In layman's terms, Quantitative Easing (QE) is basically just printing more money, increasing the excess reserves of the banking system. QE is based off of the Reflexivity Theory, which refers to the circular relationships between cause and effect, "If this, then that." When applied to the stock market, the idea behind the concept is that QE puts additional liquidity into the markets so that the value of paper currencies are devalued, which would cause the value of stock prices to get an artificial boost. Consequently, by shooting the stock market with steroids, Americans will feel richer, causing them to spend more money, and thus, lifting up the economy.
The problem with this is that Ben Bernanke, the Chairman of the Federal Reserve, still believes the out-dated notion that the stock market is a discounting mechanism to the economy, meaning when the markets are in bull mode, the overall economy will soon follow. Bernanke does not realize that in the current environment, where there is so much uncertainty that headlines can move the Dow up or down 200 points every day, the number of retail and middle-America investors has significantly diminished, as they sit in cash on the sidelines. The overwhelmingly majority of stock market investors today are large financial institutions, hedge funds, and high net-worth individuals.
After two rounds of QE in the last few years, totaling almost $2 trillion, it has become crystal clear that while QE causes the Reflexivity Theory to take place, it is working in the opposite direction the government's central banking system says it does.
Without question, QE initiates the "cause" by triggering a significant rally in the stock market (via a de-valuing of the dollar), but the effect that follows is just a significant increase in the gap between the rich and the poor. In my opinion, QE is the number one reason this "recovery" has increased the gap between the rich and the poor more than any other recovery in history. As I mentioned above, the Federal Reserve is completely blind to the fact that in the current environment, an overwhelmingly majority of the money invested in the stock market belongs to institutions or funds that are made up of high net worth individuals. And to make matters worse, while the traditional retail investor sits on the sidelines in fear of being in "risky assets," QE is causing their cash to depreciate in value.
The Federal Reserve is holding its next meeting from July 31 to Aug. 1, and has given many indications or hints that a third round of QE could be on the way.
With everything that happens in Washington these days being politicized, here's what I think about the chances of QE3 being announced at the August meeting:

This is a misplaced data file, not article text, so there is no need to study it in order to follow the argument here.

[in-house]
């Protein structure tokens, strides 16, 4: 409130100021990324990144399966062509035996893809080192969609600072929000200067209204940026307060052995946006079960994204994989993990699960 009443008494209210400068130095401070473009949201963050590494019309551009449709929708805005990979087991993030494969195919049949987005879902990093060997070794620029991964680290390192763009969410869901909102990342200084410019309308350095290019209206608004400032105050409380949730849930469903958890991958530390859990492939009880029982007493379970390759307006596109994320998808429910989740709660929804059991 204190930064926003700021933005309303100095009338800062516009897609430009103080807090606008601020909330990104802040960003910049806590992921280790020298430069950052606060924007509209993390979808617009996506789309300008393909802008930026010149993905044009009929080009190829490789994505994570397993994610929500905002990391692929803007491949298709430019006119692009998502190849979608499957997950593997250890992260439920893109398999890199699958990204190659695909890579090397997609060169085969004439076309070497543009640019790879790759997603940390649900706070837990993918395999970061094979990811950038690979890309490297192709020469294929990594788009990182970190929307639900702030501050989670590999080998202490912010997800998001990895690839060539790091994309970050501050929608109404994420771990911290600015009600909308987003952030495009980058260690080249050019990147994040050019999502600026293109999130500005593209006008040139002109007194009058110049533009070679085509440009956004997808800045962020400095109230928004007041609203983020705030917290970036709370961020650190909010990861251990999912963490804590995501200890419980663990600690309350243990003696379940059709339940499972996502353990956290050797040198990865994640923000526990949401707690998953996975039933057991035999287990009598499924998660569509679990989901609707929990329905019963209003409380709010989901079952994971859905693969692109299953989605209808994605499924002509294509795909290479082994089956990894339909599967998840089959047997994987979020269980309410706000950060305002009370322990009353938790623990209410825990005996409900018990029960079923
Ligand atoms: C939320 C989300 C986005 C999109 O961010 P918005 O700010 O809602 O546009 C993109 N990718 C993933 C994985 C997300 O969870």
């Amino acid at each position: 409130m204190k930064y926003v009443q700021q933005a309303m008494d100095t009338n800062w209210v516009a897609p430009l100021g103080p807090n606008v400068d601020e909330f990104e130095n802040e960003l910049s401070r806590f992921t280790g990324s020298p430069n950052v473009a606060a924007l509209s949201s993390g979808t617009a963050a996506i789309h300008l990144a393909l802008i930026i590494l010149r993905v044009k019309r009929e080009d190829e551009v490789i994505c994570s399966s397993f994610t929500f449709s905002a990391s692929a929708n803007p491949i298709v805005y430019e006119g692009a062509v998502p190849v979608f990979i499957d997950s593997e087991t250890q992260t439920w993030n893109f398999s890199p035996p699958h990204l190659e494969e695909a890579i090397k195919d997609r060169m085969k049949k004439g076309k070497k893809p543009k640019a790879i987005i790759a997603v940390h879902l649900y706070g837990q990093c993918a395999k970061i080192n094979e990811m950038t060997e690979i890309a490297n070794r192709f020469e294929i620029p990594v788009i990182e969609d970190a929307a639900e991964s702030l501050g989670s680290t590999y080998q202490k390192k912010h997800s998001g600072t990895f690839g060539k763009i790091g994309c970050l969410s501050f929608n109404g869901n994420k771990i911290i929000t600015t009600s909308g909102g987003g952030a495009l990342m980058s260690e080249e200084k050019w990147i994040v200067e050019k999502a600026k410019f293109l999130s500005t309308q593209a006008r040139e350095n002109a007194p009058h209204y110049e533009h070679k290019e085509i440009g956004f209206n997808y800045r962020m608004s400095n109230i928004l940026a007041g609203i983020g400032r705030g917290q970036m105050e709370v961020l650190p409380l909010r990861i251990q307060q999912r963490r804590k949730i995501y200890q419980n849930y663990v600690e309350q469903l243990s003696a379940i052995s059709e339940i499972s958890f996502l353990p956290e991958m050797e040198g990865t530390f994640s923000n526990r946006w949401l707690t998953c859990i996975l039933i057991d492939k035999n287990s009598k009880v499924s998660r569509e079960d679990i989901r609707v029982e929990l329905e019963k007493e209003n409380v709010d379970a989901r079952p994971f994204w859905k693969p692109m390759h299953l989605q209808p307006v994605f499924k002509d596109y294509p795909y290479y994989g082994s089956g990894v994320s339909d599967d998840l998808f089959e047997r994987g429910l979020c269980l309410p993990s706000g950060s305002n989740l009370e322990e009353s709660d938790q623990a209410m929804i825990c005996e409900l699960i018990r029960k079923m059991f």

Factors Fed Chair, Ben Bernanke is taking into consideration:
- Mitt Romney has stated that if elected president, he will not renew Bernanke's term as Federal Reserve chairman in January 2014. Meanwhile, Obama is a great defender of Bernanke, who was originally appointed by George Bush, then re-appointed in 2010 by Obama, despite heavy pressure from his party.
- Historically speaking, the stock market has had a meaningful influence on election results. The incumbent administration usually wins re-election if stocks are rallying during election time.
- All macroeconomic statistics are showing that the economy is significantly slowing down, and could be heading back into a new recession. Job reports for all three months of Q2 were so weak they didn't even keep up with normal population growth, and the GDP stats make this "recovery" the worst in history as growth is close to becoming completely absent.
- In Bernanke's testimony to congress last week, several members expressed their want for more QE in light of the slowing economy. New York Senator, Democrat Chuck Schumer, made headlines by stating that the Fed is the "only game in town," and telling Bernanke to "Get to work."
Based off these factors, why Bernanke will announce QE3 at the August meeting, and why it is being politically backed …
- Despite claiming that he will likely retire after this term is up, Bernanke is an academic type who feels he plays a significant role in getting the economy to have a sustained recovery, and wants to be around when that finally happens. Bernanke knows that if he wants any chance of being re-appointed, it will have to be from Pres. Obama, so he must prop up stocks from now until the election.